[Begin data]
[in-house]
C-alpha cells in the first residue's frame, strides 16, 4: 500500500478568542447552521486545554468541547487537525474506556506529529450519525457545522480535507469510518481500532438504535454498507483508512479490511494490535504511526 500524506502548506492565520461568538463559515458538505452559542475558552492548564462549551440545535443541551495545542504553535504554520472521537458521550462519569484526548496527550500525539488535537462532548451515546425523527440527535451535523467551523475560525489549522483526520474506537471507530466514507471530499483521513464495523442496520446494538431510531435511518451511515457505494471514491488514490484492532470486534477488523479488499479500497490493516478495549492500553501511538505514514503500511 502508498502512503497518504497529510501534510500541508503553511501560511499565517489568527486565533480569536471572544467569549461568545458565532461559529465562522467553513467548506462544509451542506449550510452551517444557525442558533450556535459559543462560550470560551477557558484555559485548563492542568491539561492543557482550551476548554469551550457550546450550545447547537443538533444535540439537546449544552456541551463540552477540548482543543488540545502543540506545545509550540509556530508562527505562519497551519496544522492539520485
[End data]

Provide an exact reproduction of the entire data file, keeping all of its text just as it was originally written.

[in-house]
C-alpha cells in the first residue's frame, strides 16, 4: 500500500478568542447552521486545554468541547487537525474506556506529529450519525457545522480535507469510518481500532438504535454498507483508512479490511494490535504511526 500524506502548506492565520461568538463559515458538505452559542475558552492548564462549551440545535443541551495545542504553535504554520472521537458521550462519569484526548496527550500525539488535537462532548451515546425523527440527535451535523467551523475560525489549522483526520474506537471507530466514507471530499483521513464495523442496520446494538431510531435511518451511515457505494471514491488514490484492532470486534477488523479488499479500497490493516478495549492500553501511538505514514503500511 502508498502512503497518504497529510501534510500541508503553511501560511499565517489568527486565533480569536471572544467569549461568545458565532461559529465562522467553513467548506462544509451542506449550510452551517444557525442558533450556535459559543462560550470560551477557558484555559485548563492542568491539561492543557482550551476548554469551550457550546450550545447547537443538533444535540439537546449544552456541551463540552477540548482543543488540545502543540506545545509550540509556530508562527505562519497551519496544522492539520485